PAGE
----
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Simple and flexible scrolling behavior


One of the staples of 2D games pioneered in the old school days is seamless scrolling. More specifically, having an endless scrolling behavior that seems infinite. This is usually applied to background layers, and when you combine different layers with varying speeds, you can achieve a very nice parallax effect that sells depth on a flat screen. I’ll be honest – I’m a sucker for anything with sensible parallax. To me, the effect never gets old and instantly makes smaller worlds feel expansive.

The technique is very, very simple. Perhaps it’s one of the first effects that many beginner game programmers are introduced to. It’s also probably one of the most satisfying results you’ll get in a very short amount of time.

In essence, if you create 2 copies of your scrolling layer and place them side by side, you can have them both scrolling in the intended direction, and when one of them is completely off screen, simply move it to the opposite edge. You can see the illusion illustrated here. If you pay attention to the center camera and the two hills, you can see that they appear to be seamless.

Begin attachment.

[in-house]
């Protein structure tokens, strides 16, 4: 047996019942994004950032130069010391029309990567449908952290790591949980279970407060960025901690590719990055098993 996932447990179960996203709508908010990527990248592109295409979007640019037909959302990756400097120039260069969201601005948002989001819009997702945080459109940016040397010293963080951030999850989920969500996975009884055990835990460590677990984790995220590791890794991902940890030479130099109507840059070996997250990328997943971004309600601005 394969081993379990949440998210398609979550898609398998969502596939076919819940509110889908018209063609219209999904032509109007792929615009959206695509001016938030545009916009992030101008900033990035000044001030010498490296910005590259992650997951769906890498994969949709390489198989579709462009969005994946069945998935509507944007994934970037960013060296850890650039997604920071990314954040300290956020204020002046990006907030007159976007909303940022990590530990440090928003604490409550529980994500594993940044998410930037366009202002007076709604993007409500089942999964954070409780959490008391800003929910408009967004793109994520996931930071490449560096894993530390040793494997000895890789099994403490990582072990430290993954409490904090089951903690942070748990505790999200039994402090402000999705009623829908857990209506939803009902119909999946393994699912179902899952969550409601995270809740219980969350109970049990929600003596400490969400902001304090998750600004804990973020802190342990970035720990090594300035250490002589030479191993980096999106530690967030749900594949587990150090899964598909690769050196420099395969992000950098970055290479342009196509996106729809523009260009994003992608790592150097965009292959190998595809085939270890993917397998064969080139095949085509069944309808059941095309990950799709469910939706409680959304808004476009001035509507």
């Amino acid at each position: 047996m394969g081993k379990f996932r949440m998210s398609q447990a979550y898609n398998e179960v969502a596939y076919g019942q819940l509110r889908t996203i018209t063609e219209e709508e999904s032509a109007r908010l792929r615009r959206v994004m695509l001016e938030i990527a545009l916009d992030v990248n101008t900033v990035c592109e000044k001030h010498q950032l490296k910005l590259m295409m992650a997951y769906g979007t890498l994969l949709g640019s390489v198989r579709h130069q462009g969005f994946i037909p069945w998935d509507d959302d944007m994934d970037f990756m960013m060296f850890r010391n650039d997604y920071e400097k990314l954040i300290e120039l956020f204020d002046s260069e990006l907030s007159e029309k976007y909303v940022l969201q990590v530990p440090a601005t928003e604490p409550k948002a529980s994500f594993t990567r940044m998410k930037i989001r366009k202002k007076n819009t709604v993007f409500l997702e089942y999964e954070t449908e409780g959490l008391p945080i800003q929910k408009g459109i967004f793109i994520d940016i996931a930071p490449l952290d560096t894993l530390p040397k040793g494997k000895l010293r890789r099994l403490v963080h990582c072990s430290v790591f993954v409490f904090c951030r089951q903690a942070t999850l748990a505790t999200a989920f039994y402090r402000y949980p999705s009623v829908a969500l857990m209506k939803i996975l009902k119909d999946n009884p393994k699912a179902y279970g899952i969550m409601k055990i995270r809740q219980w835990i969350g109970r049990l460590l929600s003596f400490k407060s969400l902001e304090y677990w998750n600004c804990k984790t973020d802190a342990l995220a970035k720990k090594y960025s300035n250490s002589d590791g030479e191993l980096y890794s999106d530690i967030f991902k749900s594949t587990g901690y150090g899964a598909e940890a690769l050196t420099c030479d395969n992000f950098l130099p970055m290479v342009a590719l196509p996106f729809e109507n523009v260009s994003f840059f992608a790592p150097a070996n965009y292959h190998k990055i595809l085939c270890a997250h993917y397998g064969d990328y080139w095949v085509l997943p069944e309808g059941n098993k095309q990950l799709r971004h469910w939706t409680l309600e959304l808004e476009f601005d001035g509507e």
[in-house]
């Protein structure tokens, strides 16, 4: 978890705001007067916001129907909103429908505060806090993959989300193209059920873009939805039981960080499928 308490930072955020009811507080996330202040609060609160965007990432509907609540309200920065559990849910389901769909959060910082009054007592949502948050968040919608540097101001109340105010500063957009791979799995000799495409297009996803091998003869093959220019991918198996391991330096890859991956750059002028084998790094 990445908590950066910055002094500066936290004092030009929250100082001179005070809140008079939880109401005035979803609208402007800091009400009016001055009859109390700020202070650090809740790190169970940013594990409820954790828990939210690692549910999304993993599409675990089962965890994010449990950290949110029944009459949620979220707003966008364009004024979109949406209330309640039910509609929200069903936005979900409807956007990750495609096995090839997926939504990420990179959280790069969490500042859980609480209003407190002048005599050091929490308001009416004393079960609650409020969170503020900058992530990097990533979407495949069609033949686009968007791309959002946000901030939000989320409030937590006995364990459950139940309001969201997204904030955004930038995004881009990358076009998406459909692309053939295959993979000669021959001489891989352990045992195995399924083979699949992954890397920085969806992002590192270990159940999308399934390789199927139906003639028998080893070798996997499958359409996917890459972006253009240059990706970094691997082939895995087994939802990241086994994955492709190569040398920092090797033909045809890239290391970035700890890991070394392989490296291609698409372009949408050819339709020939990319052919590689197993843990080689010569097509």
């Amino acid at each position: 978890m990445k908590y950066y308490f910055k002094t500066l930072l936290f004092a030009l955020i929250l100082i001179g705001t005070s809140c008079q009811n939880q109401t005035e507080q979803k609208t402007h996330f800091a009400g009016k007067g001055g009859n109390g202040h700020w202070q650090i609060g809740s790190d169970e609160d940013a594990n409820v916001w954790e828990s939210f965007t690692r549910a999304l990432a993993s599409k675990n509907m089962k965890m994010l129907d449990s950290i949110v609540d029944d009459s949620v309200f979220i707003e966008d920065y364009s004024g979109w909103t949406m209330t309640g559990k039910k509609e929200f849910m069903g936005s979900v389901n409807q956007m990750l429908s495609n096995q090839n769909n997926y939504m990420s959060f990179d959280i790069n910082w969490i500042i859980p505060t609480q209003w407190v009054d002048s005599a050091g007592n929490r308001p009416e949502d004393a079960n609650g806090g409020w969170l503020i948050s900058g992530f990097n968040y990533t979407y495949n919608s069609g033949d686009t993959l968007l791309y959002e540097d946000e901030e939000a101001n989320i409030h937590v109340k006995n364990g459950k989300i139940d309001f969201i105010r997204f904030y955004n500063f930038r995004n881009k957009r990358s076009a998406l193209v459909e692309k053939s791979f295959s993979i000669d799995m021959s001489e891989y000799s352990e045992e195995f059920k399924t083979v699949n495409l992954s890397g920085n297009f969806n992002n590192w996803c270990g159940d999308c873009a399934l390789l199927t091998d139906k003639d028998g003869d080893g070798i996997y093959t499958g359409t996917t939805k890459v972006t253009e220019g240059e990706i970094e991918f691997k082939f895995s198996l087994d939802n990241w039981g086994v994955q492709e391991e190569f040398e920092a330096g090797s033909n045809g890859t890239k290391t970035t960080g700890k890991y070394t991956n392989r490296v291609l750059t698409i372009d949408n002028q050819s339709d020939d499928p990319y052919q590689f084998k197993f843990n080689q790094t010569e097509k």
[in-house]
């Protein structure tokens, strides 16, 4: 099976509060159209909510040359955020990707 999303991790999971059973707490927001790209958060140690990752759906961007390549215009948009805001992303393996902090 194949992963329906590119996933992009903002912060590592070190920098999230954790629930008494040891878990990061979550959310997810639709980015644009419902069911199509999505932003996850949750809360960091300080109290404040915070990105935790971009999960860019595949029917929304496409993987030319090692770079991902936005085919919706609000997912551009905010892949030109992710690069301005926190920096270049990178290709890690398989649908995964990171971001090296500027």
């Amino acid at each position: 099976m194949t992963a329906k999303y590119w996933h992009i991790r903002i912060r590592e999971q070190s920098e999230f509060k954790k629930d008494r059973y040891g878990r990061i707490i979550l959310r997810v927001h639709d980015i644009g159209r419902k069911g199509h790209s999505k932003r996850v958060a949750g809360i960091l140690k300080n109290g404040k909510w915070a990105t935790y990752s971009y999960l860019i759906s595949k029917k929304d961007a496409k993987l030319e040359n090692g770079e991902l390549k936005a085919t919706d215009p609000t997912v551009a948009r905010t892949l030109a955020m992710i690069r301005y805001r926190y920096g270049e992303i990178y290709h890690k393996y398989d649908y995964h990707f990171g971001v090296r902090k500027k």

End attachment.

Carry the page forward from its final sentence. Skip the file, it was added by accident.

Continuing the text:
parallaxExample

In Unity, it’s simple enough to create a small behavior script that gives the game object a speed to be scrolling at, and to snap back to the other side when off screen. If you apply this script to two identical side-by-side game objects, you can get this seamless behavior. The nice thing about the approach in Unity is that you just need to translate the objects in your Update() method, but you don’t need the offscreen-check performed every update. You can use the MonoBehaviour callback OnBecameInvisible() to handle this:

using UnityEngine;
using System.Collections;

public class Scrolling : MonoBehaviour
{
	public float xSpeed;
	public float ySpeed;

	void Update()
	{
		transform.Translate(new Vector3(xSpeed, ySpeed, 0f));
	}

	void OnBecameInvisible()
	{
		Vector3 newPosition = transform.localPosition;
		Vector3 viewportPoint = Camera.main.WorldToViewportPoint(transform.position);
		
		// move to opposite edge of screen (horizontally)
		if (xSpeed != 0 && (viewportPoint.x < 0f || viewportPoint.x > 1f))
		{
			newPosition.x = -transform.localPosition.x;
		}

		// move to opposite edge of screen (vertically)
		if (ySpeed != 0 && (viewportPoint.y < 0f || viewportPoint.y > 1f))
		{
			newPosition.y = -transform.localPosition.y;
		}

		// move to the new position
		transform.localPosition = newPosition;
	}
}

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